Please use this identifier to cite or link to this item: http://hdl.handle.net/2445/154535
Title: Subtle Visuomotor deficits and reduced benefit from practice in early treated phenylketonuria
Author: Caprile, C.
Campistol Plana, Jaume
Puigcerver, L.
Gutiérrez-Mata, A-P.
Alonso-Colmenero, I.
Colomé, R.
Navarra Ordoño, Jordi
Keywords: Discapacitats visuals
Trastorns motors
People with visual disabilities
Movement disorders
Issue Date: 1-Dec-2017
Publisher: Taylor and Francis
Abstract: Introduction: Phenylketonuria (PKU) is a rare metabolic disease that causes slight-to-severe neurological symptoms. Slow performance has been observed in PKU but the influence of high-order (i.e., not purely motor) deficits and of temporary variations of the phenylalanine (Phe) level on this slowness has not been fully corroborated as yet. Response speed and the effect of motor practice during the performance of a visuomotor coordination task were measured, in a group of patients with early-treated phenylketonuria (ET PKU). Method: We compared the performance of a group of early-treated PKU patients with ages ranging from 11 to 25 years and a control group of healthy volunteers on a computerized visuomotor task. Participants performed rapid movements towards one of five response buttons, as indicated by a visual stimulus that could appear in five different positions on a computer screen. The results of our visuomotor task were correlated with neurobiological data (Phe levels) and with neuropsychological measures of motor (finger tapping) and executive functions (Stroop task). Results: The ET PKU group showed slower responses than the control group. Furthermore, an absence of a practice effect (i.e., faster response times at the end of the study) was found in the PKU group but not in the control group. Our results also revealed that this absence of practice effect correlated with higher Phe levels on the testing day with respect to the average Phe level of the previous 12 months and, although weakly, with performance on the Stroop task. Conclusions: This pattern of results indicates slower visuomotor performance and a less beneficial effect of practice in ET PKU. The correlations found among our visuomotor measures, the same-day Phe level, and the Stroop test may reflect the negative effects of dopamine reduction in brain areas involved in motor control, selective attention, and learning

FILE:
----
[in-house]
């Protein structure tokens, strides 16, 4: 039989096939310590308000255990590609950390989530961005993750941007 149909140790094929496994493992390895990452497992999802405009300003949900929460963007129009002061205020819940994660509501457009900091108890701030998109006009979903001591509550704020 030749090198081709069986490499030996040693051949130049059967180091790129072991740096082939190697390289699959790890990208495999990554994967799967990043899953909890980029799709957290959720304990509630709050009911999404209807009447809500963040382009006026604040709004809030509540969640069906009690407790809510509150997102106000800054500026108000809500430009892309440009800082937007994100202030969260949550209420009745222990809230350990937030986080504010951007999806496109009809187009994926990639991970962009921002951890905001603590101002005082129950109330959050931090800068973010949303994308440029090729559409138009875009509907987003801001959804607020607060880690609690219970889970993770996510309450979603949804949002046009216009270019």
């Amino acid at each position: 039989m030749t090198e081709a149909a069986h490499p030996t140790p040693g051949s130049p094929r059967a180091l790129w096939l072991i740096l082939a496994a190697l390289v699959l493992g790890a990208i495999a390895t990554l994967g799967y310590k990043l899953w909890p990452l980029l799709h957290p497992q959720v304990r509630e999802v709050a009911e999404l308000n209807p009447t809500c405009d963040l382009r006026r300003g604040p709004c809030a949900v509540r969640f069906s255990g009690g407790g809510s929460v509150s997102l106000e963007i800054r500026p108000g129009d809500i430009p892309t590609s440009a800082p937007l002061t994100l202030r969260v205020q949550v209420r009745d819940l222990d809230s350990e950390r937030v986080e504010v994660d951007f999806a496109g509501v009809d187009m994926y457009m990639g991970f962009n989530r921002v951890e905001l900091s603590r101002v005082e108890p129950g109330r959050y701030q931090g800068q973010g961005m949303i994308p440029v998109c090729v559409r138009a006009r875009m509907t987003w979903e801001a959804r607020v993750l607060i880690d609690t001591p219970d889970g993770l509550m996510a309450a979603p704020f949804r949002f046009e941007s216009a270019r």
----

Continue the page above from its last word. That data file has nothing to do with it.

Note: Versió postprint del document publicat a: https://doi.org/10.1080/13803395.2017.1281381
It is part of: Journal of Clinical and Experimental Neuropsychology, 2017, vol. 39, num. 10, p. 931-940
URI: http://hdl.handle.net/2445/154535
Related resource: https://doi.org/10.1080/13803395.2017.1281381
ISSN: 1380-3395
Appears in Collections:Articles publicats en revistes (Cognició, Desenvolupament i Psicologia de l'Educació)

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